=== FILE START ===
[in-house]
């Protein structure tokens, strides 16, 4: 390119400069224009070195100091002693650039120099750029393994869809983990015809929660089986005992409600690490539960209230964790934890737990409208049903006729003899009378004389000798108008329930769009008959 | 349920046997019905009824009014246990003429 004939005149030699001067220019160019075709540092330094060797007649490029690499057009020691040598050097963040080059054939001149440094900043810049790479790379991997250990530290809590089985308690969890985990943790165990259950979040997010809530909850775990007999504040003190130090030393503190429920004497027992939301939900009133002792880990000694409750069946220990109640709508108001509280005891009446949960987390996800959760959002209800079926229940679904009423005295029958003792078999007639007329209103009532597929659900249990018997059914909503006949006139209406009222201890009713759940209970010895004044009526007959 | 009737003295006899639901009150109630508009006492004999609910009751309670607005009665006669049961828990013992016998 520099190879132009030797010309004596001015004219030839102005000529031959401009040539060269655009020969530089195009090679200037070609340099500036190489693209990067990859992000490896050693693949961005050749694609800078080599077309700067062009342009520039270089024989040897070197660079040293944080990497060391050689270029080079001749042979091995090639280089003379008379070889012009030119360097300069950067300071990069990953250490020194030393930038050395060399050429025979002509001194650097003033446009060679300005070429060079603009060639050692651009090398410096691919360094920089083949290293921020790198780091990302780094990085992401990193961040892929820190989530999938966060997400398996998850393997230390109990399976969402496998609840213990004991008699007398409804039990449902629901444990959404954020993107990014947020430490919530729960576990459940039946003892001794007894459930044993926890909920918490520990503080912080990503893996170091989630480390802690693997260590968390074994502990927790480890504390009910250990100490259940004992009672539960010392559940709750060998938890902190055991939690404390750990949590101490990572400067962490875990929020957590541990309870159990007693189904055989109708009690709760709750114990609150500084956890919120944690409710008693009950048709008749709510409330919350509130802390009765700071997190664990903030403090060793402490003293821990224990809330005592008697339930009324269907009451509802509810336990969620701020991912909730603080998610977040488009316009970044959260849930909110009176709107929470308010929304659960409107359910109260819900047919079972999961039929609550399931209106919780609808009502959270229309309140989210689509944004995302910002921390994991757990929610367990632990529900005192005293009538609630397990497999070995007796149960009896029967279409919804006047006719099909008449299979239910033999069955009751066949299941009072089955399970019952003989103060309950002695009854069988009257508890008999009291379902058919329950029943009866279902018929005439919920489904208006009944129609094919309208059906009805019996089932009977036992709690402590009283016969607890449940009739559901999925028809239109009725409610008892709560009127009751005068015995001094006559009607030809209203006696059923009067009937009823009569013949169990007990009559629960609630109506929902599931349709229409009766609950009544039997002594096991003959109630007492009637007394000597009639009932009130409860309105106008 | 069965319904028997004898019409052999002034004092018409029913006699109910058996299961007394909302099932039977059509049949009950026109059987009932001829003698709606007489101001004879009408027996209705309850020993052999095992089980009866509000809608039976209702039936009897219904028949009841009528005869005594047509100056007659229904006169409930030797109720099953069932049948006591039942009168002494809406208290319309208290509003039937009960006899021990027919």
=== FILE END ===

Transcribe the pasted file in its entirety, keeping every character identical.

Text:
[in-house]
């Protein structure tokens, strides 16, 4: 390119400069224009070195100091002693650039120099750029393994869809983990015809929660089986005992409600690490539960209230964790934890737990409208049903006729003899009378004389000798108008329930769009008959 | 349920046997019905009824009014246990003429 004939005149030699001067220019160019075709540092330094060797007649490029690499057009020691040598050097963040080059054939001149440094900043810049790479790379991997250990530290809590089985308690969890985990943790165990259950979040997010809530909850775990007999504040003190130090030393503190429920004497027992939301939900009133002792880990000694409750069946220990109640709508108001509280005891009446949960987390996800959760959002209800079926229940679904009423005295029958003792078999007639007329209103009532597929659900249990018997059914909503006949006139209406009222201890009713759940209970010895004044009526007959 | 009737003295006899639901009150109630508009006492004999609910009751309670607005009665006669049961828990013992016998 520099190879132009030797010309004596001015004219030839102005000529031959401009040539060269655009020969530089195009090679200037070609340099500036190489693209990067990859992000490896050693693949961005050749694609800078080599077309700067062009342009520039270089024989040897070197660079040293944080990497060391050689270029080079001749042979091995090639280089003379008379070889012009030119360097300069950067300071990069990953250490020194030393930038050395060399050429025979002509001194650097003033446009060679300005070429060079603009060639050692651009090398410096691919360094920089083949290293921020790198780091990302780094990085992401990193961040892929820190989530999938966060997400398996998850393997230390109990399976969402496998609840213990004991008699007398409804039990449902629901444990959404954020993107990014947020430490919530729960576990459940039946003892001794007894459930044993926890909920918490520990503080912080990503893996170091989630480390802690693997260590968390074994502990927790480890504390009910250990100490259940004992009672539960010392559940709750060998938890902190055991939690404390750990949590101490990572400067962490875990929020957590541990309870159990007693189904055989109708009690709760709750114990609150500084956890919120944690409710008693009950048709008749709510409330919350509130802390009765700071997190664990903030403090060793402490003293821990224990809330005592008697339930009324269907009451509802509810336990969620701020991912909730603080998610977040488009316009970044959260849930909110009176709107929470308010929304659960409107359910109260819900047919079972999961039929609550399931209106919780609808009502959270229309309140989210689509944004995302910002921390994991757990929610367990632990529900005192005293009538609630397990497999070995007796149960009896029967279409919804006047006719099909008449299979239910033999069955009751066949299941009072089955399970019952003989103060309950002695009854069988009257508890008999009291379902058919329950029943009866279902018929005439919920489904208006009944129609094919309208059906009805019996089932009977036992709690402590009283016969607890449940009739559901999925028809239109009725409610008892709560009127009751005068015995001094006559009607030809209203006696059923009067009937009823009569013949169990007990009559629960609630109506929902599931349709229409009766609950009544039997002594096991003959109630007492009637007394000597009639009932009130409860309105106008 | 069965319904028997004898019409052999002034004092018409029913006699109910058996299961007394909302099932039977059509049949009950026109059987009932001829003698709606007489101001004879009408027996209705309850020993052999095992089980009866509000809608039976209702039936009897219904028949009841009528005869005594047509100056007659229904006169409930030797109720099953069932049948006591039942009168002494809406208290319309208290509003039937009960006899021990027919």